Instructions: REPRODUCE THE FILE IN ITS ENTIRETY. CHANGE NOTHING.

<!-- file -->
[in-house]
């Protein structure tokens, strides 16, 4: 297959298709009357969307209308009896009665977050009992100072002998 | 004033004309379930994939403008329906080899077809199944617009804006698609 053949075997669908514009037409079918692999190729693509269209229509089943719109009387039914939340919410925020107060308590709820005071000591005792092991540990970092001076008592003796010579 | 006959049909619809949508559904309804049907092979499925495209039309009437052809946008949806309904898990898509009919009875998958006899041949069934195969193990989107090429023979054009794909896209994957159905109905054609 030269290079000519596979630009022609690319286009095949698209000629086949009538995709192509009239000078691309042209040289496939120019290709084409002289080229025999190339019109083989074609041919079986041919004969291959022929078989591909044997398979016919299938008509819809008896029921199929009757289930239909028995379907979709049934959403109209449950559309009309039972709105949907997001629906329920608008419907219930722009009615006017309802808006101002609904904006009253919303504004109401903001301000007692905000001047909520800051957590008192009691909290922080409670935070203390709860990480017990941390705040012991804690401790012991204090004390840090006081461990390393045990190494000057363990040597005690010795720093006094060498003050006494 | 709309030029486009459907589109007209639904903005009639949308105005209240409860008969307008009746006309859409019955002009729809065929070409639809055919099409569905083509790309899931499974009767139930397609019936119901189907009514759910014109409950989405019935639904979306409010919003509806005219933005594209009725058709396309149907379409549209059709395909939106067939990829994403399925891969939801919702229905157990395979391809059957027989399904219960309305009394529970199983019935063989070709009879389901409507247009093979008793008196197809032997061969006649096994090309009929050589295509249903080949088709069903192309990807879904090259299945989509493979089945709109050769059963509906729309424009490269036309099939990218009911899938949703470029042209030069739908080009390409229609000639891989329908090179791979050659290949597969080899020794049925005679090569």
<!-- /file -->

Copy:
[in-house]
């Protein structure tokens, strides 16, 4: 297959298709009357969307209308009896009665977050009992100072002998 | 004033004309379930994939403008329906080899077809199944617009804006698609 053949075997669908514009037409079918692999190729693509269209229509089943719109009387039914939340919410925020107060308590709820005071000591005792092991540990970092001076008592003796010579 | 006959049909619809949508559904309804049907092979499925495209039309009437052809946008949806309904898990898509009919009875998958006899041949069934195969193990989107090429023979054009794909896209994957159905109905054609 030269290079000519596979630009022609690319286009095949698209000629086949009538995709192509009239000078691309042209040289496939120019290709084409002289080229025999190339019109083989074609041919079986041919004969291959022929078989591909044997398979016919299938008509819809008896029921199929009757289930239909028995379907979709049934959403109209449950559309009309039972709105949907997001629906329920608008419907219930722009009615006017309802808006101002609904904006009253919303504004109401903001301000007692905000001047909520800051957590008192009691909290922080409670935070203390709860990480017990941390705040012991804690401790012991204090004390840090006081461990390393045990190494000057363990040597005690010795720093006094060498003050006494 | 709309030029486009459907589109007209639904903005009639949308105005209240409860008969307008009746006309859409019955002009729809065929070409639809055919099409569905083509790309899931499974009767139930397609019936119901189907009514759910014109409950989405019935639904979306409010919003509806005219933005594209009725058709396309149907379409549209059709395909939106067939990829994403399925891969939801919702229905157990395979391809059957027989399904219960309305009394529970199983019935063989070709009879389901409507247009093979008793008196197809032997061969006649096994090309009929050589295509249903080949088709069903192309990807879904090259299945989509493979089945709109050769059963509906729309424009490269036309099939990218009911899938949703470029042209030069739908080009390409229609000639891989329908090179791979050659290949597969080899020794049925005679090569």